How did this experience influence or connect to your future career plans / goals?

My experience at Northern Light has led me to thoroughly learn about the IT industry, sharpen my analytical skills, and develop the habit to read the news on a daily basis. I realized that my internship is well connected to finance, which is the field that I aspire to enter in the future. My understanding of the IT markets and familiarity with the methods to conduct market analysis would benefit me in creating projects and doing research in the financial industry. Furthermore, I would be able to explain my reasoning to people that are interested in or uncertain with the fluctuations in the technology markets. While part of my job is to read through news reports, I have been forced to read multiple news articles on a daily basis. This part of the job has in fact developed my habit to follow closely with political and financial news. I believe that this habit is mandatory for anyone that works in finance.

Any internship advice to pass on to other Holy Cross students?

I would highly encourage interns to ask many questions and demonstrate a “can do” attitude during challenging times. As I have mentioned above, asking my supervisor questions was very similar to going to my professors’ office hours. Although there will be challenging times during the internship, I would suggest to remain patient and persevere during the process. My experience has taught me that demonstrating a “can do” attitude is the key to successfully persevere during hardship.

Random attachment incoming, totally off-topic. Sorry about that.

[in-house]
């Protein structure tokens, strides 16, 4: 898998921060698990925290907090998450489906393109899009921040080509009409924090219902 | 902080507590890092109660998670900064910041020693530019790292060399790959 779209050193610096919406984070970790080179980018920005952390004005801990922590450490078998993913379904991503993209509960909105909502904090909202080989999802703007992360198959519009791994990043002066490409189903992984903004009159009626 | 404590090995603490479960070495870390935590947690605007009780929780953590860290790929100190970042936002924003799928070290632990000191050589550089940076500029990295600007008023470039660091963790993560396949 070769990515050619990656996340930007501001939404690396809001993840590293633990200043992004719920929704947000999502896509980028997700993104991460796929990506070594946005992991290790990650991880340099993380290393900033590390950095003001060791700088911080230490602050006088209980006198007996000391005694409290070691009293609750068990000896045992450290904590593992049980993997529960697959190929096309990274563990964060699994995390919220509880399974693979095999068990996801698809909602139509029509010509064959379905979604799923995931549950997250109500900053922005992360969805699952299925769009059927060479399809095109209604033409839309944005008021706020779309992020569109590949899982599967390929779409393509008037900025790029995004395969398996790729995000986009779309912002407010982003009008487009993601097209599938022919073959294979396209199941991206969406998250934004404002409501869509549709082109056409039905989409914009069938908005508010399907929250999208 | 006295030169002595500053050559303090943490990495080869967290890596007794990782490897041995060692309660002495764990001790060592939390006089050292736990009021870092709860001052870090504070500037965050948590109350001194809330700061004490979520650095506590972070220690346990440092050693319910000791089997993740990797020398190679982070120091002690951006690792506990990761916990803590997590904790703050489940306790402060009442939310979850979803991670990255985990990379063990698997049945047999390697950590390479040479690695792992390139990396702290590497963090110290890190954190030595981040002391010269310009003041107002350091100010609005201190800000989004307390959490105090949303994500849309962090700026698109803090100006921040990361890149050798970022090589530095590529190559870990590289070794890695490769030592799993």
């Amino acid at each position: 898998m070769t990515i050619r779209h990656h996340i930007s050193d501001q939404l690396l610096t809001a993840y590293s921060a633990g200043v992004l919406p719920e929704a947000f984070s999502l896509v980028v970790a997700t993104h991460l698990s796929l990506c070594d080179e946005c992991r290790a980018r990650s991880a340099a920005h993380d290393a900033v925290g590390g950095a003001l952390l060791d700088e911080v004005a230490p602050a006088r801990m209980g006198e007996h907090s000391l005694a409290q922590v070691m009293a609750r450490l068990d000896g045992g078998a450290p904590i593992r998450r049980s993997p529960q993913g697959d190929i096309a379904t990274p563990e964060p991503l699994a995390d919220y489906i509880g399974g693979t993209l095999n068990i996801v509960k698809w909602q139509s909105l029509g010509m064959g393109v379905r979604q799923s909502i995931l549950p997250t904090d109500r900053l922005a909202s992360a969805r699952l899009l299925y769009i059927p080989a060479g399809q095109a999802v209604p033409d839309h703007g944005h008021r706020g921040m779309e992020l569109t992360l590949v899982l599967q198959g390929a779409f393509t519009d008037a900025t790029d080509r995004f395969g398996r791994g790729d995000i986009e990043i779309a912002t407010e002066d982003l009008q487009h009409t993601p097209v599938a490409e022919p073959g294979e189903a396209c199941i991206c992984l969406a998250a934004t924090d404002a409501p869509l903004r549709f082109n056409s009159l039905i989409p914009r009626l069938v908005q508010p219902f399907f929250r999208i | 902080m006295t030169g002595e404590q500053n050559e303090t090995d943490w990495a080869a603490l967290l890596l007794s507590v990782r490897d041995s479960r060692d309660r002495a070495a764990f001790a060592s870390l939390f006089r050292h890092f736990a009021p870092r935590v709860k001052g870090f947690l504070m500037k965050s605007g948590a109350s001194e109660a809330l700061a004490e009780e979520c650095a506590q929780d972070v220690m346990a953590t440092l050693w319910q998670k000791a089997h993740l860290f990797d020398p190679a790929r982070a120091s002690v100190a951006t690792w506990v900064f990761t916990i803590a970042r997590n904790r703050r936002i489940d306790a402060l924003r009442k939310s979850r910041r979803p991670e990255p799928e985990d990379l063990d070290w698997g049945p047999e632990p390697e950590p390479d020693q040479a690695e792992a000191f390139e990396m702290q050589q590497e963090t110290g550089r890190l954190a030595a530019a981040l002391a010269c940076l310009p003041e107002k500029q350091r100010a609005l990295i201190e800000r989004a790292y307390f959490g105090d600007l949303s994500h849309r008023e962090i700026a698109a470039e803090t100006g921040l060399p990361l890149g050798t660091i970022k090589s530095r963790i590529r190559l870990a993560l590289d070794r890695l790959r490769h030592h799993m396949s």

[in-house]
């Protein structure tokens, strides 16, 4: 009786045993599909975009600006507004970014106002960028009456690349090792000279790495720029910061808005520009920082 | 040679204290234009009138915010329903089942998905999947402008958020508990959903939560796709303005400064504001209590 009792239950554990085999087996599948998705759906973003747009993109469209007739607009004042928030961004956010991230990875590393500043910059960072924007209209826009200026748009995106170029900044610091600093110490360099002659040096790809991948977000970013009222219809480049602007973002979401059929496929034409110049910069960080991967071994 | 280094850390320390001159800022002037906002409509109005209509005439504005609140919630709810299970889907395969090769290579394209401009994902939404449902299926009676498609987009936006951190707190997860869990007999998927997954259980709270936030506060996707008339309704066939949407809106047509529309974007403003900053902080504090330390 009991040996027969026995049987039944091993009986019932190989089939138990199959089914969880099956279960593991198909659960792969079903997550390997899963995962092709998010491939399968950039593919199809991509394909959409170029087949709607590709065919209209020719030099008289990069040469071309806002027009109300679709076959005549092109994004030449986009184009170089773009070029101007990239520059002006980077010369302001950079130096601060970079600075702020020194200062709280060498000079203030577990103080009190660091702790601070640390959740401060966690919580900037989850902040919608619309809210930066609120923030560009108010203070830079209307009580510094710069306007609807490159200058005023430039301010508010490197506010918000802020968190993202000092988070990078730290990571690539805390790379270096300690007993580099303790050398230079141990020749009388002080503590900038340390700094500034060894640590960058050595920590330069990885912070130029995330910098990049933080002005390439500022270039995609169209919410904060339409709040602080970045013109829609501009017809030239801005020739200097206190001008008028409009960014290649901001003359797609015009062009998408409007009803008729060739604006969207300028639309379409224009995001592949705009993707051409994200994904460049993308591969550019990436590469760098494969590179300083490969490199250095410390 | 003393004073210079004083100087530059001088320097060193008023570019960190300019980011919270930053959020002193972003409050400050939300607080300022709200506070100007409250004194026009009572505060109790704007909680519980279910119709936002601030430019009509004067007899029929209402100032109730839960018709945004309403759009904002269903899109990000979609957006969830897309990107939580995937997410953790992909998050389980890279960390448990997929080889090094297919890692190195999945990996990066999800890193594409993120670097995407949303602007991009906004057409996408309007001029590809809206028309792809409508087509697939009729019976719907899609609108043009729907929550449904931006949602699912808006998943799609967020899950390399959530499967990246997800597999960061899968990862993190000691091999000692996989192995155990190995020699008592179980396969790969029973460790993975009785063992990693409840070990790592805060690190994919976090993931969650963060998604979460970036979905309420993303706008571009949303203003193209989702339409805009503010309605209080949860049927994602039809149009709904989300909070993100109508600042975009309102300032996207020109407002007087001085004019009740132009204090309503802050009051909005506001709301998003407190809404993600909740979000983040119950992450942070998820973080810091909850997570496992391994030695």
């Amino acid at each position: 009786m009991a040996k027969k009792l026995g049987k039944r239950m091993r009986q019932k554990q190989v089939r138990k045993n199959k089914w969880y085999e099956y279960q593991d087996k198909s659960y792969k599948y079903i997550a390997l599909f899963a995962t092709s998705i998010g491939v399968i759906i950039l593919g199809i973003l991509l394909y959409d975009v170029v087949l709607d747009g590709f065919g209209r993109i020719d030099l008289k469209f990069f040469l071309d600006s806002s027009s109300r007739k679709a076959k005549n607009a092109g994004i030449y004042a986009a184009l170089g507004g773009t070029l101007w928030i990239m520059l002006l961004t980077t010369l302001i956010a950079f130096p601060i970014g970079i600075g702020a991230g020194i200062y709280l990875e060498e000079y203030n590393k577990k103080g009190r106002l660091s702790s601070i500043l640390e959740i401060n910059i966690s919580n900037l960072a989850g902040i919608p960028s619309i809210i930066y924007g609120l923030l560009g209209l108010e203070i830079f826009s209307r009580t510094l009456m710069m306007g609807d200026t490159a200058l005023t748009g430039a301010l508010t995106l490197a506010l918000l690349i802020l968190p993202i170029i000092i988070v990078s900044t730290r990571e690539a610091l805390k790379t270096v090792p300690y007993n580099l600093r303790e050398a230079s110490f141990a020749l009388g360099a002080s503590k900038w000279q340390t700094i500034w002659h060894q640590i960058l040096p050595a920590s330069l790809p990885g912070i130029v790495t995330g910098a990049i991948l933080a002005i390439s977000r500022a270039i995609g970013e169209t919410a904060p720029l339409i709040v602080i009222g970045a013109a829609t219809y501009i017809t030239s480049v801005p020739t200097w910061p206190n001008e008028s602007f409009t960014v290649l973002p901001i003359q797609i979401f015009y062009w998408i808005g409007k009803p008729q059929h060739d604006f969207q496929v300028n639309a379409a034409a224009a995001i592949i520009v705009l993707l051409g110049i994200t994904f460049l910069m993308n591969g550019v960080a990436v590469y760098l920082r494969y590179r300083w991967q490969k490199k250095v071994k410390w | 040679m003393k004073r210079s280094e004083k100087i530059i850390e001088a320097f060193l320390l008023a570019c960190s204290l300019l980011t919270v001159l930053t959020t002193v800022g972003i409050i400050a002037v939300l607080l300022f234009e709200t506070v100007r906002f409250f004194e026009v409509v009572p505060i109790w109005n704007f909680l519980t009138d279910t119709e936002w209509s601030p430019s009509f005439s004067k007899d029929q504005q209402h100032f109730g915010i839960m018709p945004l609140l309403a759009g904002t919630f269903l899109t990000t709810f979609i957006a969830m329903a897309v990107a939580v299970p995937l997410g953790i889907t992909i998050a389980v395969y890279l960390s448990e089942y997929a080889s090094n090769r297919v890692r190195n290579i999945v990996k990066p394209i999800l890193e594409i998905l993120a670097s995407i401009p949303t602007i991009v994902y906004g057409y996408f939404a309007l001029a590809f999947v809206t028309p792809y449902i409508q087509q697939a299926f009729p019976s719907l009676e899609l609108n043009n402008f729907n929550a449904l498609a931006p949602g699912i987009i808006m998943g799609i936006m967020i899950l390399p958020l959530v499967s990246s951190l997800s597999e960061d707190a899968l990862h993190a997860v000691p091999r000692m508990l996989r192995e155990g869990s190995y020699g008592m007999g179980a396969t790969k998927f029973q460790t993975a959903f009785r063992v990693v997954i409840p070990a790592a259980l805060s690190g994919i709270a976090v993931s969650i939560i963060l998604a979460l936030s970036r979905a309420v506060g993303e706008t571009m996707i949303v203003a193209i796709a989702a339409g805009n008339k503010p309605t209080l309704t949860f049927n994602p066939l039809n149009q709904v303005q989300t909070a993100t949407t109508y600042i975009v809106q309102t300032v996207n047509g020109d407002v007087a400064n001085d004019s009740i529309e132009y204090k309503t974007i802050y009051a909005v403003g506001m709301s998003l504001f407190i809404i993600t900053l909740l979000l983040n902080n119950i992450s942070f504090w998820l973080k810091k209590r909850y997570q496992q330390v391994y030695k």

Meet Kiernan Black ’18 Intern at Turnbull and Asser

Meet Kiernan Black ’18 Intern at Turnbull & Asser

Tell us about where you are interning and the kind of work you are doing.

This past summer I interned at the British men’s luxury clothing company, Turnbull & Asser. As the Royal Shirtmakers to HRH Prince of Whales, this company takes every task very seriously and does not falter in maintaining the quality of their product. As the e-commerce intern, I managed the visuals of the main site and processed the orders through the back end, which is called Magento. I also monitored our big summer sale through email campaigns and tracked the success through google analytics. As the marketing intern, I strategized on how to increase U.S sales while keeping prices high and the brand not over publicized.